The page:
Gut in­stinct? It’s sat-nav to help find food

Daily Mail - - News - By Colin Fer­nan­dez Science Correspondent

GUT in­stinct may amount to more than just a hunch or feel­ing, say sci­en­tists.

Our stom­achs can help play a vi­tal role in seek­ing out food, the re­searchers have found.

The body’s big­gest nerve, the va­gus, runs from the stom­ach to the brain and it has long been known that it sig­nals to us when we are hun­gry.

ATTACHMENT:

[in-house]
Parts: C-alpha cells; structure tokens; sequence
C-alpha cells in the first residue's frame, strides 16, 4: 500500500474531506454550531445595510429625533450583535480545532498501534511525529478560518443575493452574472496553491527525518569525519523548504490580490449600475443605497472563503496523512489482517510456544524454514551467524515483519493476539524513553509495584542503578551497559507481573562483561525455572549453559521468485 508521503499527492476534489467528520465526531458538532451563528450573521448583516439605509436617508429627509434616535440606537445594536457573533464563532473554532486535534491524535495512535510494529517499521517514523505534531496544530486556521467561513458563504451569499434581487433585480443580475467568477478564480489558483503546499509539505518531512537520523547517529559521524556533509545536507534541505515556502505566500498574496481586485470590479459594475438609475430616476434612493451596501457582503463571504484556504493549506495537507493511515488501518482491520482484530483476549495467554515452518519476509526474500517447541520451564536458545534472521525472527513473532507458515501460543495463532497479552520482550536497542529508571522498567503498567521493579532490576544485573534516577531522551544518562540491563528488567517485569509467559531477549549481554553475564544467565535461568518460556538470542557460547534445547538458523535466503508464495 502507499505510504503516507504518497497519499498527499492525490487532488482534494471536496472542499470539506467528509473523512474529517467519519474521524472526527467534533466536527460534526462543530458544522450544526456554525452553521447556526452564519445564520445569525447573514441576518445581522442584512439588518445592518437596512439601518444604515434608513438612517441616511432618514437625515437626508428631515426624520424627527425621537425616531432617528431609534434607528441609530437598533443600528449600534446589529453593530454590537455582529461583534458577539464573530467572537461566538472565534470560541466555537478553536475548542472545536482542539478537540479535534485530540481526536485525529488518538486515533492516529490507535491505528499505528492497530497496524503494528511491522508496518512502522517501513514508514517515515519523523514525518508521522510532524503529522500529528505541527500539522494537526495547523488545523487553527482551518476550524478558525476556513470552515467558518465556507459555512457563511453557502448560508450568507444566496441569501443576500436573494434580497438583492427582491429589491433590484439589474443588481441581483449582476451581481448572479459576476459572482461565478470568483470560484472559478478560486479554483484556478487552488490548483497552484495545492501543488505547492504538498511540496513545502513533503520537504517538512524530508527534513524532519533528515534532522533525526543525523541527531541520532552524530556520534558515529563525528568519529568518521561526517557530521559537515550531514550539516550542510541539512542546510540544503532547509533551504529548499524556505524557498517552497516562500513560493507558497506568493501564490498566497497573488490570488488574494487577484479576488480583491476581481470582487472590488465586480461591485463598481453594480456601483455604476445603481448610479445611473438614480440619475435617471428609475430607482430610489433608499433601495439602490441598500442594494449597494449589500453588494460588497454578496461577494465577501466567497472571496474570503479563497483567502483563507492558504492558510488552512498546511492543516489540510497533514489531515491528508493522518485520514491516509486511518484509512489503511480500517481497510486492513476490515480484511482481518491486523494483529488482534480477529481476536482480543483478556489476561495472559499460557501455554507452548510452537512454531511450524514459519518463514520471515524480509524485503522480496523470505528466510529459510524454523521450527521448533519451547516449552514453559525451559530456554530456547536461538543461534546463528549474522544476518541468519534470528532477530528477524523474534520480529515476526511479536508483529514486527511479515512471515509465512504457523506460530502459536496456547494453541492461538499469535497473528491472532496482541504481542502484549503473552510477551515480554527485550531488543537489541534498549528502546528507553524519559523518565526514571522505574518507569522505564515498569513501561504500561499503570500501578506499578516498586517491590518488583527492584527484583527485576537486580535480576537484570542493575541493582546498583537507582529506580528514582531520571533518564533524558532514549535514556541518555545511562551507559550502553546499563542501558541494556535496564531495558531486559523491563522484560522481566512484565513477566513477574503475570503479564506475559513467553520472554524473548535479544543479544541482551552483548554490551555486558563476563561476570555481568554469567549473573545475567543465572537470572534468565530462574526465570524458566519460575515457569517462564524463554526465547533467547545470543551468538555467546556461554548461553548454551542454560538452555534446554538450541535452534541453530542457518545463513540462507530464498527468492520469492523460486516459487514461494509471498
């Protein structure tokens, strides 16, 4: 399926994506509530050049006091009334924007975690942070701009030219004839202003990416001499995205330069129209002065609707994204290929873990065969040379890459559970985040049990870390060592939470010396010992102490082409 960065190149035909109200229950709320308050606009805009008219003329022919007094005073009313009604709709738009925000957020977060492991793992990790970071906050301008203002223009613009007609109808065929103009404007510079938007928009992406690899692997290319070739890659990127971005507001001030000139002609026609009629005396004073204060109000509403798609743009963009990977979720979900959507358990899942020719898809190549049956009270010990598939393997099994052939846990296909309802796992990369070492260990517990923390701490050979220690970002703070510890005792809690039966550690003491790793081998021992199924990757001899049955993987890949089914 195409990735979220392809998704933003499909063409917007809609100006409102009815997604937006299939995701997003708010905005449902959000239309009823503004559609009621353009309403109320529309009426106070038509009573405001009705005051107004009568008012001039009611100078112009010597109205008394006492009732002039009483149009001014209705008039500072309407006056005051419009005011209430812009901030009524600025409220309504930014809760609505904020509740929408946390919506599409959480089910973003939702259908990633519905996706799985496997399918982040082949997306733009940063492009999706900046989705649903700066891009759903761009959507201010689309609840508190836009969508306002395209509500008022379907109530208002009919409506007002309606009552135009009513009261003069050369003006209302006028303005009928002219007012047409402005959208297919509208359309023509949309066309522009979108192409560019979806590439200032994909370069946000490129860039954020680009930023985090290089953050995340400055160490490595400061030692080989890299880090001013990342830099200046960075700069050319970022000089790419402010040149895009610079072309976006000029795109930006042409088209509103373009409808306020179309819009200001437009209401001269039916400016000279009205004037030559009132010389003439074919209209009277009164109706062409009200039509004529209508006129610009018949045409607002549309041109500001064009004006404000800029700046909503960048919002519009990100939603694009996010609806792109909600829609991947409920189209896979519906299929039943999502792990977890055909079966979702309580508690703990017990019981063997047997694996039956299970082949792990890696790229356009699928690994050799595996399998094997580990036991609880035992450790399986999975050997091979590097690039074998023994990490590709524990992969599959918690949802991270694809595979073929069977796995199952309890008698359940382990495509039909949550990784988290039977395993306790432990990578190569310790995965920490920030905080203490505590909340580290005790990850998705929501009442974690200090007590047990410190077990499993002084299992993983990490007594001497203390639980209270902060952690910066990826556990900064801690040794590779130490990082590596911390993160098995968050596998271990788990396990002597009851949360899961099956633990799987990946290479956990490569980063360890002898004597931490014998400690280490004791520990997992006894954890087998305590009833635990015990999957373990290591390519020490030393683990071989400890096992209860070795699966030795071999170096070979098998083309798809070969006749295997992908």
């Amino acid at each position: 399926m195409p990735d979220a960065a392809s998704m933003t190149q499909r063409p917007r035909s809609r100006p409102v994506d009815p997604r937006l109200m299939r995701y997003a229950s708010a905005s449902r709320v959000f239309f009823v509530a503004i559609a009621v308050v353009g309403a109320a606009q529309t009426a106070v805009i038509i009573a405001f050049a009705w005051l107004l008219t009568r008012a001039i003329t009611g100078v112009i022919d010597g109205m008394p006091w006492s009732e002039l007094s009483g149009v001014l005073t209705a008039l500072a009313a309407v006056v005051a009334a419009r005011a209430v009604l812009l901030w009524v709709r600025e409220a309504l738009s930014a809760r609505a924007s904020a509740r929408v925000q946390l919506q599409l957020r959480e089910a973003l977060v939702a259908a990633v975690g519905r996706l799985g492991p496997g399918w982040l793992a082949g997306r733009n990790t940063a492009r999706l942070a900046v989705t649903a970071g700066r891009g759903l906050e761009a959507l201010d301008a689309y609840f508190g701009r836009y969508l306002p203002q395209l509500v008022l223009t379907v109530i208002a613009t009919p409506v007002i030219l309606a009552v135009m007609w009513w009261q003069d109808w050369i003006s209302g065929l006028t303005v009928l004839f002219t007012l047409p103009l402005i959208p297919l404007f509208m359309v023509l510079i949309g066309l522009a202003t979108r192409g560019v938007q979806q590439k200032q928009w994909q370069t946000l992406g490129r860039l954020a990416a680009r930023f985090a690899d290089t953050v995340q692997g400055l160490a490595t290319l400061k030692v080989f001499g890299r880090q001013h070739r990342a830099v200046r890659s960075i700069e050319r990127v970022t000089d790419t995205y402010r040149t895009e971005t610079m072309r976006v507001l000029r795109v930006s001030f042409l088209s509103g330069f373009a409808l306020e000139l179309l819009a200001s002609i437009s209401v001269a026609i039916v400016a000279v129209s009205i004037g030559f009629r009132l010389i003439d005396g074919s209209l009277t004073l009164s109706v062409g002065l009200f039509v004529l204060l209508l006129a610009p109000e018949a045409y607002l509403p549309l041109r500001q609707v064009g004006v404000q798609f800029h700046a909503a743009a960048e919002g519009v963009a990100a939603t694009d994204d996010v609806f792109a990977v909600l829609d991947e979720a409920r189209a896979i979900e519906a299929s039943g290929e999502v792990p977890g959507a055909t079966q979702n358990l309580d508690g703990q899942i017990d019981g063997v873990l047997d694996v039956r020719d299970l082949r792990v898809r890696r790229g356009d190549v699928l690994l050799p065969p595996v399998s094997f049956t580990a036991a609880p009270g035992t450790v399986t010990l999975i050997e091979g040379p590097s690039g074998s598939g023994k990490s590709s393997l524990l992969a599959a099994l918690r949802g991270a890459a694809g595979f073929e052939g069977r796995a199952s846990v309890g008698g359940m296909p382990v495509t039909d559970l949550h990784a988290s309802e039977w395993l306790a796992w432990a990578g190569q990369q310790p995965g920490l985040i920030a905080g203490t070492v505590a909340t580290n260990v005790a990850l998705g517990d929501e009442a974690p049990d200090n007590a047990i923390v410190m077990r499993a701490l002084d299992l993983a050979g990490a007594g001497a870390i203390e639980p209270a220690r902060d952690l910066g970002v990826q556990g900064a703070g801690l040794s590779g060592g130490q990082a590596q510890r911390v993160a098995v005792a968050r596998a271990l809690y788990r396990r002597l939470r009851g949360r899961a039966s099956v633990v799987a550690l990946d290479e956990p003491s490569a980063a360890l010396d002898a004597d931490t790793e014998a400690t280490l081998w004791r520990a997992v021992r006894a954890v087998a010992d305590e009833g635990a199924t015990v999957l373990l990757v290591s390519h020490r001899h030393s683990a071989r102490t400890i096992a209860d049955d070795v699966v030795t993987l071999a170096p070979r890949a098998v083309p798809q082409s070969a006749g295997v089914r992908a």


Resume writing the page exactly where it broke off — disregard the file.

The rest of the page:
But Univer­sity of South­ern Cal­i­for­nia sci­en­tists sug­gest this has evolved to be a form of sat-nav. This ‘gut-brain axis’ may help an­i­mals and hu­mans re­mem­ber where they ate by di­rect­ing sig­nals to the hip­pocam­pus, the brain’s mem­ory cen­tre.

Re­searcher Scott Kanoski said stud­ies of rats show the stom­ach has an im­por­tant role in help­ing us find our way around. He said: ‘When an­i­mals find and eat a meal, for in­stance, the va­gus nerve is ac­ti­vated and this global po­si­tion­ing sys­tem is en­gaged.’

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